Institutions’ eagerness to adopt alternatives as part of their overall investment strategy is rooted in their desire for greater diversification, lower volatility and enhanced returns in a low interest-rate environment, according to Cerulli. In addition, investors are looking to alternative strategies to provide income, since deriving income from the traditional asset classes has proven more difficult.
Cerulli says survey results also confirm that consultants have generally expanded their clients’ allocations to hedge funds, private equity and other private investments across both defined benefit (DB) and nonprofit institutional investor types since year-end 2008. Going forward, investment gatekeepers also anticipate increasing the proportion of alternative investments used in institutions’ portfolios through 2015.
Another ongoing trend identified by Cerulli is investors’ interest in addressing more complex and volatile markets by abandoning the traditional style-box approach to asset allocation. Instead, investors are opting for a risk-based or objective-based methodology. As Cerulli researchers explain, an objective-based framework allocates assets into categories according to the role that they assume within the portfolio—for example, diversification or return enhancer—as well as how they help to diversify specific portfolio risks. As a result, many investors are abandoning their view of alternatives as a separate asset class, Cerulli finds, and are classifying them according to the investment’s desired objective or outcome.
This reclassification typically leads to higher allocations to alternative assets over time, researchers explain. Institutional investors on the nonprofit side appear especially likely to receive guidance arguing for more alternatives, Cerulli says, as about 50% of gatekeepers expect increased alternatives use for endowments, and 33% expect increased use for foundations during the next one- to two-year period. Conversely, fewer than one-fifth of these gatekeepers plan to decrease their endowment and foundation clients’ exposures to alternatives.
Cerulli says DB pensions across plan types—corporate, public, and Taft-Hartley—have increased their exposure to alternative assets during the past five years to meet a diverse range of investment objectives.
Post-2008, most U.S. corporate DB plans were underfunded, which presented a major challenge considering persistent low interest rates. Cerulli says DB plans often could not afford to concurrently derisk and earn the needed return to fund future liabilities. As a result, these plans continued to allocate to return-seeking assets, Cerulli says, such as hedge funds and private investments, to enhance diversification and generate returns. Over the past year, robust equity markets and rising interest rates decreased the gap between pension assets and liabilities, and have resulted in improved funding levels for many corporate DB plans.
While 31% of consultants expect to raise their corporate DB clients’ allocations to hedge funds, 19% expect to reduce exposure. Additionally, exactly one-quarter of gatekeepers plan to increase corporate DB clients’ private equity holding and 19% expect to decrease allocations, Cerulli finds. Lastly, less than one-fifth (18%) of consultants plan to expand their corporate DB client’s exposure to other private investments, and 12% anticipate decreasing exposure.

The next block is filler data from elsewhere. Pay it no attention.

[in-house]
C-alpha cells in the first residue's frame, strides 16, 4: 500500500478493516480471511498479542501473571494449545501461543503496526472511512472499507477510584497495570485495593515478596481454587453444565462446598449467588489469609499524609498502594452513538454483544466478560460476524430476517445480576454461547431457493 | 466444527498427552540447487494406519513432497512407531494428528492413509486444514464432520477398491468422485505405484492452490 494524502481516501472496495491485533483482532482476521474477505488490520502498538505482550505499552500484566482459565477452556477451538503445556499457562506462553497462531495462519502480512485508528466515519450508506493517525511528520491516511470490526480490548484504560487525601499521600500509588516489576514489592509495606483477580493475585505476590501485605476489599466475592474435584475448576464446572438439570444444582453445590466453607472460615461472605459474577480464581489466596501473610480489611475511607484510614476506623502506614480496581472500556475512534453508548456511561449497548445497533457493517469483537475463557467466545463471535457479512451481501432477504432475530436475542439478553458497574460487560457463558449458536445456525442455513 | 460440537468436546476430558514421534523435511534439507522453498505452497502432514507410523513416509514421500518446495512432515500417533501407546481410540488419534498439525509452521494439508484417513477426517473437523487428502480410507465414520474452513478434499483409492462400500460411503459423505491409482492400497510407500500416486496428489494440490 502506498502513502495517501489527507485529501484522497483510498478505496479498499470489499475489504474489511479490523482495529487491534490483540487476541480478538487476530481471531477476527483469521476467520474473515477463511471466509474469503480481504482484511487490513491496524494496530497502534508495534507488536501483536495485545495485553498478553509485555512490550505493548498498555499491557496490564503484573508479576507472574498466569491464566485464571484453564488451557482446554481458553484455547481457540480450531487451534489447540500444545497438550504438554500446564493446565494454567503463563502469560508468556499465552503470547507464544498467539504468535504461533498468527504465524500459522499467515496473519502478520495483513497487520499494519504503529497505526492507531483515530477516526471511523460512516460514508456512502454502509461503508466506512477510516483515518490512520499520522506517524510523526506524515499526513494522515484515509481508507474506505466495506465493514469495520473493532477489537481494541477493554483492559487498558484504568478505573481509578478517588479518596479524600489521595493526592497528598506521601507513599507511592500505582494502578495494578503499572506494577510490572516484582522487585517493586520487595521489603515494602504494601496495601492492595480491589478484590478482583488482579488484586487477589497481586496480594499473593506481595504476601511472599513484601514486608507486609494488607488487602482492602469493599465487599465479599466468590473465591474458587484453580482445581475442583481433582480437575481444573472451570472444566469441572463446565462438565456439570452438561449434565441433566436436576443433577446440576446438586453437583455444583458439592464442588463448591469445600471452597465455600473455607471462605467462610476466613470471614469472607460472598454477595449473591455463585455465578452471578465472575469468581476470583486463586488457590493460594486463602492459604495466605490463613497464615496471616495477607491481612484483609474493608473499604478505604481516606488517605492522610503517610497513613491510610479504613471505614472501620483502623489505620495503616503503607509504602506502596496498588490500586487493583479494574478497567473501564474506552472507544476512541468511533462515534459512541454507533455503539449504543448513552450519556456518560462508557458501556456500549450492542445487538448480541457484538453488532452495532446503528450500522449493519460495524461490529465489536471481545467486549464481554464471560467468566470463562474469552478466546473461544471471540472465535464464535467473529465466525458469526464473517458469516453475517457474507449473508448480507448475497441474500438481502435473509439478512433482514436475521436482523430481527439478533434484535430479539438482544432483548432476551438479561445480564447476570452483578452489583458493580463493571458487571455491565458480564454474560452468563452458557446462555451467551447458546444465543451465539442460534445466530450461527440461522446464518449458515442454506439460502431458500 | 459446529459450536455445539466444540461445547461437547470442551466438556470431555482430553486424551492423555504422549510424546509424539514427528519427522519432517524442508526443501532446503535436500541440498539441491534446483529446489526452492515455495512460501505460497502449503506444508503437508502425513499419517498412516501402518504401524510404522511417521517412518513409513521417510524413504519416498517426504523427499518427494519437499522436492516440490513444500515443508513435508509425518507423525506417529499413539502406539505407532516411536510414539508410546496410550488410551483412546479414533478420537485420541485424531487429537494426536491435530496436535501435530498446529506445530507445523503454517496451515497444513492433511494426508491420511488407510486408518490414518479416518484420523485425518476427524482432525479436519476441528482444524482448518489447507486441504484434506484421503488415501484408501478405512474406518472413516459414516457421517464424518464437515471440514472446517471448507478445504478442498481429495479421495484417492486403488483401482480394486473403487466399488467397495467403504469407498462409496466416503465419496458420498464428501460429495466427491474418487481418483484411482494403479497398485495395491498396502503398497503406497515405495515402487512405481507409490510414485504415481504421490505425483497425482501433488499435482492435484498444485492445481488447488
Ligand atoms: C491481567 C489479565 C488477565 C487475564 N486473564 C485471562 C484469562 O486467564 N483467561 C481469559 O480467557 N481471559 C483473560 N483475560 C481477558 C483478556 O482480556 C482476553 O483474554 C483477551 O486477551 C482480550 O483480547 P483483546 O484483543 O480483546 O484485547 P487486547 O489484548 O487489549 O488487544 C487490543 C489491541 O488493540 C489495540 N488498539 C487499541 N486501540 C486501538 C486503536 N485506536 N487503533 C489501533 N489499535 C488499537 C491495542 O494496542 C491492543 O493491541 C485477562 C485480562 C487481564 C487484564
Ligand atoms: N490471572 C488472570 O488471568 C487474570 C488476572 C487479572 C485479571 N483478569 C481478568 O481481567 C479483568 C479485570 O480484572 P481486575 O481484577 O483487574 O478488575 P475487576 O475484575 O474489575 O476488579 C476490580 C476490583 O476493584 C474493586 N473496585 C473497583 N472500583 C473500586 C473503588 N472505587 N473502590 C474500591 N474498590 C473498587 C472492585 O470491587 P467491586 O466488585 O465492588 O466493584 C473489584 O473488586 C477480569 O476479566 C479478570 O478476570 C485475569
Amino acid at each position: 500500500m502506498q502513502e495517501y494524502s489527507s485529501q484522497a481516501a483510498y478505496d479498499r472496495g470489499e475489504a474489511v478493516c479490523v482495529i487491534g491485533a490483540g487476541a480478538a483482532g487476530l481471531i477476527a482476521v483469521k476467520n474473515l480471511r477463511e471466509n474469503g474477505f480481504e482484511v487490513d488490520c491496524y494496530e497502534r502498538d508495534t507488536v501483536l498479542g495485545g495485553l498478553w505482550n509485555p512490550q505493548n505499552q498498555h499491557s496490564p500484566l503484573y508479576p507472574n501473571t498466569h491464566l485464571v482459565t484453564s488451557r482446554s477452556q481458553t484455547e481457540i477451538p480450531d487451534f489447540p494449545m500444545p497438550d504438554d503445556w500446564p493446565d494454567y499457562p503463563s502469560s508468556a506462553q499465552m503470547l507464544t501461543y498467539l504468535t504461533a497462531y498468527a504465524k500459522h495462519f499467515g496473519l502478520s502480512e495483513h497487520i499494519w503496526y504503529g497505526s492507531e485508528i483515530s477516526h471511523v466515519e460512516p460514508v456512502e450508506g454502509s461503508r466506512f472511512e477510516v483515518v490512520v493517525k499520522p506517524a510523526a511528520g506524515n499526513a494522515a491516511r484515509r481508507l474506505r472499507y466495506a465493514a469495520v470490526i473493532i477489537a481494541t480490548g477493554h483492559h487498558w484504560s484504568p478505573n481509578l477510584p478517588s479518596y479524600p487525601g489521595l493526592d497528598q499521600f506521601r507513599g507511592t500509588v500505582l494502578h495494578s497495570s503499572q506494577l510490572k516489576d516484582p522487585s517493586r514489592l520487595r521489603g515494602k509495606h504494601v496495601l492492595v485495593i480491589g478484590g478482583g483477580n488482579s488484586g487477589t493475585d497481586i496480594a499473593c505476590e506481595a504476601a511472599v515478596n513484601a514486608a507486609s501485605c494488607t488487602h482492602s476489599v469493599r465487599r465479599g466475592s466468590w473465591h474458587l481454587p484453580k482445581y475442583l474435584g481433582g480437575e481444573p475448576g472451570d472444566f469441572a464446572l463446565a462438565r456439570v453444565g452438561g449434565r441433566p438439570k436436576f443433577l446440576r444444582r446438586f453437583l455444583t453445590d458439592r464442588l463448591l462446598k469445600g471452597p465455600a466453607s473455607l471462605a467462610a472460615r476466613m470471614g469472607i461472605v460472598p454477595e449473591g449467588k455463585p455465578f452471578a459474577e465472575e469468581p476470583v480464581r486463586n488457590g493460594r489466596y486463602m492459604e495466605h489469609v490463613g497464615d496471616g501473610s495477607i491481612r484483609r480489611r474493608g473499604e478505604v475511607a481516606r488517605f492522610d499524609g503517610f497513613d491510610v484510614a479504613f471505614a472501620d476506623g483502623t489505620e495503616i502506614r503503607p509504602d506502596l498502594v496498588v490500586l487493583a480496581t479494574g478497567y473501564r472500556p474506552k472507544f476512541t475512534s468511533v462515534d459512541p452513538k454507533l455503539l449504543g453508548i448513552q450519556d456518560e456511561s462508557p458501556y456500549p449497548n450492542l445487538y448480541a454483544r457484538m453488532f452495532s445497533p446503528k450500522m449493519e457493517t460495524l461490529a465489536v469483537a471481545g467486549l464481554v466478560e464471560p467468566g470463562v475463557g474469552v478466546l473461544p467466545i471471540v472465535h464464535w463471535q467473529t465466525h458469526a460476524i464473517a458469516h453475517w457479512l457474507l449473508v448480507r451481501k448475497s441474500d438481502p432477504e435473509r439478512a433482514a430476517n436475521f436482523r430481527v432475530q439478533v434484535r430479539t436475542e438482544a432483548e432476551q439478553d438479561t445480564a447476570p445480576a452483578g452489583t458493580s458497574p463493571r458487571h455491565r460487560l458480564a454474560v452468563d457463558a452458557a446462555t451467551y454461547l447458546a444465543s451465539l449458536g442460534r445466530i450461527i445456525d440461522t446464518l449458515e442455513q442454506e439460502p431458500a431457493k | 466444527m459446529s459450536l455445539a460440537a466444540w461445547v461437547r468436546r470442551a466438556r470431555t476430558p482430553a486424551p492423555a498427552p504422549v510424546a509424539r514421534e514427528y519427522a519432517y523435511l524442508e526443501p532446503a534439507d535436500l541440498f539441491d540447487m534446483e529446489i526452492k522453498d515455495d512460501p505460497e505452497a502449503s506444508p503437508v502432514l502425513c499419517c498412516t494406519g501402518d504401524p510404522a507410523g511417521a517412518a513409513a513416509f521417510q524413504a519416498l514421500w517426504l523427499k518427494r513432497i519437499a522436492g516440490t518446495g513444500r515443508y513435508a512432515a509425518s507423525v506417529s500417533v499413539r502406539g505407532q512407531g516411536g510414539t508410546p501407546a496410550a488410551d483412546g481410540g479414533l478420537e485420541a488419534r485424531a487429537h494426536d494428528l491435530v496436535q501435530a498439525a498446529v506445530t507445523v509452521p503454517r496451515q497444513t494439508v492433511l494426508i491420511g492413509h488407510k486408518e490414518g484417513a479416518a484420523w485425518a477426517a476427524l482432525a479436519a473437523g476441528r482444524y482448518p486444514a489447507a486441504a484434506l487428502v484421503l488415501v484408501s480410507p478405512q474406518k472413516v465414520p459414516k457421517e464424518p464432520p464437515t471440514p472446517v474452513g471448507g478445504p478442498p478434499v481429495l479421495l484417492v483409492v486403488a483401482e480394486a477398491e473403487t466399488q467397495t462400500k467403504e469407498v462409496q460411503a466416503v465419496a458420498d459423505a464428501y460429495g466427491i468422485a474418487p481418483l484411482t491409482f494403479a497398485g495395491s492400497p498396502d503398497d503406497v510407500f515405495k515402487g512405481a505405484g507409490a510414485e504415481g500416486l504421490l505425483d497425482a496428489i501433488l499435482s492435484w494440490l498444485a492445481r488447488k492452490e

On the public side, Cerulli says DB pensions continue to struggle to achieve actuarial returns between 7.5% and 8%. To meet these high target rates of return, 40% of consultants plan to raise their public DB pension clients’ allocations to hedge funds, and 47% anticipate increasing exposure to private equity and venture capital over the next one- to two-year period, Cerulli finds.
Interestingly, Cerulli’s report also finds institutional investor exchange-traded fund (ETF) use is beginning to move beyond exposure to just equity and bond strategies and into the world of alternative investments. Cerulli suggests investors, from DB pension plans to defined contribution (DC) plan participants, see alternative ETFs as a way to potentially enhance portfolio returns while also gaining better intraday liquidity and transparency features compared with other forms of alternatives.
Cerulli researchers suggest these facts, along with the point that alternative strategies tend to be pricey from a fee perspective for certain product structures (such as mutual funds), have drawn the attention of many seeking inexpensive exposure to the alternatives asset class.
While commodities ETFs still dominate a large percentage of alternative ETF assets, at about 58%, they have suffered as a result of the gold sell-off in 2013, Cerulli says. Some of the largest commodities ETFs endured substantial outflows in 2013, Cerulli finds, and 2014 has brought continued volatile monthly flows year-to-date for commodities ETFs. Cerulli expects that as the U.S. dollar continues to strengthen, growth in the commodity space will struggle, as the U.S. dollar and commodities generally have an inverse relationship.
Cerulli says hedge fund firms are increasingly interested in the use of inverse and leveraged inverse ETFs for their portfolios. Inverse ETFs allow investors to bet against the market, as they are designed to move in the opposite direction of their benchmarks. Investors can buy an inverse ETF as a hedge if they are looking to make a bearish bet on the market versus trying to outright short a stock or index position, which Cerulli says may pose liquidity concerns or trigger other prohibitions, especially in the individual retirement planning context.
Of the ETF providers surveyed by Cerulli, 43% stated that the alternative ETF asset class was a primary focus of product development.
More information on how to obtain a full copy of “The Cerulli Edge – U.S. Monthly Product Trends” is available here.